External acts of the love of God are the effective counter-parts of internal affection. They are called “external” in relation to the will and include every type of activity, of whatever faculty, that may be commanded or directed by the power of volition. As conceived by Christian asceticism, they are an essential part of any genuine love of friendship, which consists precisely in the exchange of any goods that are separately possessed. Fundamentally these acts are of two kinds: those involving labor for the glory of God and those concerned with reparation for sin. On the first level, the desire to advance God’s glory is manifested (beyond mere affection) by using every means at our disposal to grow in personal sanctity, and doing everything in our power to increase the knowledge and love of God in the souls of others through the apostolate. And obversely, the sorrow we feel over sin urges us to the practice of penance and mortification to expiate these crimes and offer satisfaction to the Divine Majesty.

Following St. Thomas, theologians require four conditions to acquire the perfect love of God:

Recollection of God’s benefits, since all that we have, in body and soul and eternal possessions, has come from Him. Consequently to love Him with a perfect heart, we must earnestly reflect on everything He has given to us.
Meditation on the divine perfections. For God is greater than our heart; and though we study Him with all our heart and strength, yet we do not exhaust His greatness.
Detachment from things of this world, since the heart of man is too small where God is concerned. If you take in creatures, you drive out God.
Avoidance of all sin. For no one can love God while living in (mortal) sin, as Christ tells us, “You cannot serve God and mammon.” If you are in sin, you do not love God. [4]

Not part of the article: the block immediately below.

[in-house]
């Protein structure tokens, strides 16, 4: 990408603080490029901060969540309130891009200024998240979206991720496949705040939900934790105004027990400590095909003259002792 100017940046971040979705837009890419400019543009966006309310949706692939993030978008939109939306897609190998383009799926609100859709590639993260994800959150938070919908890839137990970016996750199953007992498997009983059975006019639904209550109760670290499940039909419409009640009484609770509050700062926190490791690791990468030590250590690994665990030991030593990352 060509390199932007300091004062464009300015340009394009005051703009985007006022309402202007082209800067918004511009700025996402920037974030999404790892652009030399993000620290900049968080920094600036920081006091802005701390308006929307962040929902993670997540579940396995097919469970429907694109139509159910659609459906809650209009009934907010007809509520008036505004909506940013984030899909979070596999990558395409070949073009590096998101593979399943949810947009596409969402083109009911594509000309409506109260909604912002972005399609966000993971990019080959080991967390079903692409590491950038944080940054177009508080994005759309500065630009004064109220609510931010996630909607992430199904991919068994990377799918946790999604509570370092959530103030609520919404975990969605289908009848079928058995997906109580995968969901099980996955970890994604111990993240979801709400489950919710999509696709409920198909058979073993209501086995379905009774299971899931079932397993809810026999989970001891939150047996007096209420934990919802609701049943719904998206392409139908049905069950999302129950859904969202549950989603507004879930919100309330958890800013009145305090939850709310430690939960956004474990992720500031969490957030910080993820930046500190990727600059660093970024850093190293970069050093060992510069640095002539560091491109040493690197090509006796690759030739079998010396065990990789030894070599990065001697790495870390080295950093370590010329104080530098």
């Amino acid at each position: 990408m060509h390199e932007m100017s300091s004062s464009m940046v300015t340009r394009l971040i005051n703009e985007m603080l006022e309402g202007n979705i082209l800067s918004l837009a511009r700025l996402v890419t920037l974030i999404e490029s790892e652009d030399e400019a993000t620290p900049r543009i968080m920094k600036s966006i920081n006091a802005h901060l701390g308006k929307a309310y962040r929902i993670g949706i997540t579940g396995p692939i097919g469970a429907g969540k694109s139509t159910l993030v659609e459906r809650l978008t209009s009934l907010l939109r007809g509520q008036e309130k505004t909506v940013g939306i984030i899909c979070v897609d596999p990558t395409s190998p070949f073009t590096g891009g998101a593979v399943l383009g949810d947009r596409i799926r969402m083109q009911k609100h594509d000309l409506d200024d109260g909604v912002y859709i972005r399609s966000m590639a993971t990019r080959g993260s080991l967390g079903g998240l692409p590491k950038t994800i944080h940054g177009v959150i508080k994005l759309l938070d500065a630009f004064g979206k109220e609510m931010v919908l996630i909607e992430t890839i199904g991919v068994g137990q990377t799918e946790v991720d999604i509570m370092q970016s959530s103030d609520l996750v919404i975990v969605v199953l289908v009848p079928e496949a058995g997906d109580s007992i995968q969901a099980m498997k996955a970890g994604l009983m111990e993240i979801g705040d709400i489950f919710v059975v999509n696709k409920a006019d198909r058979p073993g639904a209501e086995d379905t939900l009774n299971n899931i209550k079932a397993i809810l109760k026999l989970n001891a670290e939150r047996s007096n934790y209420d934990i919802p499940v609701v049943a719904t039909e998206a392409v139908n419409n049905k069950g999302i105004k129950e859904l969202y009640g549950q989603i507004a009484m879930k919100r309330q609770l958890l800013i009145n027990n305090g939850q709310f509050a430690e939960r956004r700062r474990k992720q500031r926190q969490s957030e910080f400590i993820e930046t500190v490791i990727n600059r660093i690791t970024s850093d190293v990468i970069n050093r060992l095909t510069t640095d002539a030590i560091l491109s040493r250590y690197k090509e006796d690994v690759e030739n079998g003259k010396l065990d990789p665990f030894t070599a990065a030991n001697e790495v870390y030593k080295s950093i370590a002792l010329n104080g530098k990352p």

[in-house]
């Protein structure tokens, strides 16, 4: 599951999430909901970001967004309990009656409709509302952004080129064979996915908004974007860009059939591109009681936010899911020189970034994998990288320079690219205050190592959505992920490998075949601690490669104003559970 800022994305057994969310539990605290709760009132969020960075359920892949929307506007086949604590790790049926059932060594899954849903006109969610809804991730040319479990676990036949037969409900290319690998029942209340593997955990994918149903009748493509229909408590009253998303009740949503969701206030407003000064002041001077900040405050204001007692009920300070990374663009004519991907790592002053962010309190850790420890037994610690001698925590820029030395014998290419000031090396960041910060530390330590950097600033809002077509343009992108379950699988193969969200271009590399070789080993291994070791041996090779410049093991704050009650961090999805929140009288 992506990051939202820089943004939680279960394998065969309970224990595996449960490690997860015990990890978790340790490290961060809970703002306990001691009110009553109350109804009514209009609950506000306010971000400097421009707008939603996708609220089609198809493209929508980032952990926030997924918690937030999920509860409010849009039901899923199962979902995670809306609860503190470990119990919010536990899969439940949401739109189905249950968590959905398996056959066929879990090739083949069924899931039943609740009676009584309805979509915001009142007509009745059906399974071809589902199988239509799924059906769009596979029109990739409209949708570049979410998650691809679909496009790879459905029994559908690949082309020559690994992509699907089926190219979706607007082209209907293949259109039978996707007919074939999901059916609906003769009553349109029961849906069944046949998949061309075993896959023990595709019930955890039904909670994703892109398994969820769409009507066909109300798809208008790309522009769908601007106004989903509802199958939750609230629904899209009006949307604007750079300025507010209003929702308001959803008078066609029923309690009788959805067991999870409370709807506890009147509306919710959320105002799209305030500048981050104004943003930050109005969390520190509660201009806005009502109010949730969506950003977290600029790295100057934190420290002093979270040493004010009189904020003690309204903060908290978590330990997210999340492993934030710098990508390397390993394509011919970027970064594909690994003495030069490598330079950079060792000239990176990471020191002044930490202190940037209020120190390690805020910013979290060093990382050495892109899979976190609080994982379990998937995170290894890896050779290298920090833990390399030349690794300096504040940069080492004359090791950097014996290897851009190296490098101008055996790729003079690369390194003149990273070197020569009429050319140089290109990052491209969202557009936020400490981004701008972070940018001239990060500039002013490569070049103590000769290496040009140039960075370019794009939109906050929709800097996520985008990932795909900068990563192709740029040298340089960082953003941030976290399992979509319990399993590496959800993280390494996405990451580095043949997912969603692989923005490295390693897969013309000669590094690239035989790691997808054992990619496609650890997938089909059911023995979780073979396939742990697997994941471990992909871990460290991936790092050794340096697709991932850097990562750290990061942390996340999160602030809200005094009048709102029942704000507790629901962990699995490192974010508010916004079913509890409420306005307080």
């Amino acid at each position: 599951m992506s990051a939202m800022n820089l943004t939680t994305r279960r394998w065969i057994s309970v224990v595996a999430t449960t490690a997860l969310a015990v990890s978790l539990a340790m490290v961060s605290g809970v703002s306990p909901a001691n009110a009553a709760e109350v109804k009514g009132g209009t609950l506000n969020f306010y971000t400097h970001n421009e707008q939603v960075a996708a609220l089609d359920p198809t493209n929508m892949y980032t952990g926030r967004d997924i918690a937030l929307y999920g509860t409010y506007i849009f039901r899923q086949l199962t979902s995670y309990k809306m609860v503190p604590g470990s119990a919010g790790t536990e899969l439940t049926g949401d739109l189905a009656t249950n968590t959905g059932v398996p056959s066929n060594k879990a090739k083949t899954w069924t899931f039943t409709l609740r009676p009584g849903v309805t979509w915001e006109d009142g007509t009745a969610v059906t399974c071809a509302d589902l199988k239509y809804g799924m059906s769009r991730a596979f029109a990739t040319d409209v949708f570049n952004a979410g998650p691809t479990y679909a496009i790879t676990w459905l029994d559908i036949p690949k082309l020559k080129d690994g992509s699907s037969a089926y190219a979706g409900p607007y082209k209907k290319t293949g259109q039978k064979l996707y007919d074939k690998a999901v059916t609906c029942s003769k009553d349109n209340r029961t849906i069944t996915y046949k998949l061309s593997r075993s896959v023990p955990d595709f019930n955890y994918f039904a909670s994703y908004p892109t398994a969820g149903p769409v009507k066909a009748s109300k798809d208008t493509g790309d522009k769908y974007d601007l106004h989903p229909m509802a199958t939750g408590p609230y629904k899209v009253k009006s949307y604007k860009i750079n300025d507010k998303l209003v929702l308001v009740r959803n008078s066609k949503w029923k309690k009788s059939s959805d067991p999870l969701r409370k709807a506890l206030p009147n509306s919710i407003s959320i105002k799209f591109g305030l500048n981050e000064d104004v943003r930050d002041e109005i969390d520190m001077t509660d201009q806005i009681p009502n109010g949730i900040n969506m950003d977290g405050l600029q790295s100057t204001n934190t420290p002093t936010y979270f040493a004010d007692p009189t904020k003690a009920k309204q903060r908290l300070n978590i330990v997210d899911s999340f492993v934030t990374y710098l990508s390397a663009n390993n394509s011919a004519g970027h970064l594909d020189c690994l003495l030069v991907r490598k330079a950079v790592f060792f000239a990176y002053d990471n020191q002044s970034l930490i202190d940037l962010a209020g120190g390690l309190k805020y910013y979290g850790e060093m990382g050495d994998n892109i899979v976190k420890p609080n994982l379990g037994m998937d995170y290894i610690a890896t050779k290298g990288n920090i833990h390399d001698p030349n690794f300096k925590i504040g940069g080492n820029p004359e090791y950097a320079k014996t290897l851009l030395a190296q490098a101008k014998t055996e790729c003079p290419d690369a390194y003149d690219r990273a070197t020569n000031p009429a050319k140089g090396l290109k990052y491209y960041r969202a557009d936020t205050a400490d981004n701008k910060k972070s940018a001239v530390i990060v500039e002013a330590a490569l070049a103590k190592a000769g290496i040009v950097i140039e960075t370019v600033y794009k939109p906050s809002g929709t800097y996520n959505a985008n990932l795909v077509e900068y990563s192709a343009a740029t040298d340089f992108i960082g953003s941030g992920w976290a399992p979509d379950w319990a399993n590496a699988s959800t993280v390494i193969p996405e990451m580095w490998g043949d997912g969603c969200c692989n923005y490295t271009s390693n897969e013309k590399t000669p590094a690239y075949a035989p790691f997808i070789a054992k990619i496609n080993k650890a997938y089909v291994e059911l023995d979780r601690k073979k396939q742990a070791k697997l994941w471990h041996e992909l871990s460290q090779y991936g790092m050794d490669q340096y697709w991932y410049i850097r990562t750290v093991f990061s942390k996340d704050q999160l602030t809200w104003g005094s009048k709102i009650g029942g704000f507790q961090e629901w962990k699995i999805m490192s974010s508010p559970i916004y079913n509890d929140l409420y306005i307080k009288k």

There is a difference, however, between the first and second pair of conditions given by St. Thomas. The first two are normal psychological requisites for obtaining and increasing divine love; the last two are essential qualities without which charity does not exist. In order to make an act of the perfect love of God, I must love Him above all things, i.e., I must be ready to lose everything, even life itself, rather than offend Him by mortal sin – which corresponds to the first mode of humility in the Spiritual Exercises.


Ascetical Application

Against the background of the preceding analysis of supernatural charity we are in a better position to evaluate the Contemplatio ad Amorem. Since the latter is essentially practical and intended to serve as an ascetical method of growing in the love of God, we should not expect St Ignatius to touch on every phase of charity as outlined in manuals of theology; although he makes a remarkably full coverage of the subject, even in the few paragraphs of the Contemplation. What he does, however, and what can be very useful to know in directing (or making) the Exercises is the aspects which he emphasizes and the coloring he gives to certain features. In this way, the principles of divine love are reduced to an easy and more effective practice.